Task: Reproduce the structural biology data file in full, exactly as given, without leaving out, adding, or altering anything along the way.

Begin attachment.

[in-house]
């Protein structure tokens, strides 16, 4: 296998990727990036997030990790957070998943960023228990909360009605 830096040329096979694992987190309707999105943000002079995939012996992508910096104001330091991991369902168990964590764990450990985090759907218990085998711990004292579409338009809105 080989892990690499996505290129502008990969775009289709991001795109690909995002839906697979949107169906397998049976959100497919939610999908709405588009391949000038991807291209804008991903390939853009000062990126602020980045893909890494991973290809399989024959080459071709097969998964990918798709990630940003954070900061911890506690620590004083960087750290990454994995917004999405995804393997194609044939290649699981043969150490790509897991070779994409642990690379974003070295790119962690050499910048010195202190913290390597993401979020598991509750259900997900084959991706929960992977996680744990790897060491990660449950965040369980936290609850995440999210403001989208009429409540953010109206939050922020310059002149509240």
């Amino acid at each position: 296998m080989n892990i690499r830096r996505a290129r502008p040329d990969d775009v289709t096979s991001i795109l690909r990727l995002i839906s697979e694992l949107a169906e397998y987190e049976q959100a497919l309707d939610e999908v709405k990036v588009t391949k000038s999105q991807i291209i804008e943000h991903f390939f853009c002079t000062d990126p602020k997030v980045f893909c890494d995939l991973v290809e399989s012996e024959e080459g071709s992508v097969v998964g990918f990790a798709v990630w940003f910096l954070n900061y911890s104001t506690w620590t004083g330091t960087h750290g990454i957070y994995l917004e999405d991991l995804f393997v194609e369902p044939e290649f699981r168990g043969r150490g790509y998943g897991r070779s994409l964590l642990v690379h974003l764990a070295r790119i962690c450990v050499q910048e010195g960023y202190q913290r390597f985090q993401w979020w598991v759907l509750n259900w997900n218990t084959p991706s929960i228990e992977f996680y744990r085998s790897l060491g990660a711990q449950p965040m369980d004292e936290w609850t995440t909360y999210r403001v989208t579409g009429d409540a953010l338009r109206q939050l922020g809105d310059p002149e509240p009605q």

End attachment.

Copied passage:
[in-house]
């Protein structure tokens, strides 16, 4: 296998990727990036997030990790957070998943960023228990909360009605 830096040329096979694992987190309707999105943000002079995939012996992508910096104001330091991991369902168990964590764990450990985090759907218990085998711990004292579409338009809105 080989892990690499996505290129502008990969775009289709991001795109690909995002839906697979949107169906397998049976959100497919939610999908709405588009391949000038991807291209804008991903390939853009000062990126602020980045893909890494991973290809399989024959080459071709097969998964990918798709990630940003954070900061911890506690620590004083960087750290990454994995917004999405995804393997194609044939290649699981043969150490790509897991070779994409642990690379974003070295790119962690050499910048010195202190913290390597993401979020598991509750259900997900084959991706929960992977996680744990790897060491990660449950965040369980936290609850995440999210403001989208009429409540953010109206939050922020310059002149509240």
């Amino acid at each position: 296998m080989n892990i690499r830096r996505a290129r502008p040329d990969d775009v289709t096979s991001i795109l690909r990727l995002i839906s697979e694992l949107a169906e397998y987190e049976q959100a497919l309707d939610e999908v709405k990036v588009t391949k000038s999105q991807i291209i804008e943000h991903f390939f853009c002079t000062d990126p602020k997030v980045f893909c890494d995939l991973v290809e399989s012996e024959e080459g071709s992508v097969v998964g990918f990790a798709v990630w940003f910096l954070n900061y911890s104001t506690w620590t004083g330091t960087h750290g990454i957070y994995l917004e999405d991991l995804f393997v194609e369902p044939e290649f699981r168990g043969r150490g790509y998943g897991r070779s994409l964590l642990v690379h974003l764990a070295r790119i962690c450990v050499q910048e010195g960023y202190q913290r390597f985090q993401w979020w598991v759907l509750n259900w997900n218990t084959p991706s929960i228990e992977f996680y744990r085998s790897l060491g990660a711990q449950p965040m369980d004292e936290w609850t995440t909360y999210r403001v989208t579409g009429d409540a953010l338009r109206q939050l922020g809105d310059p002149e509240p009605q």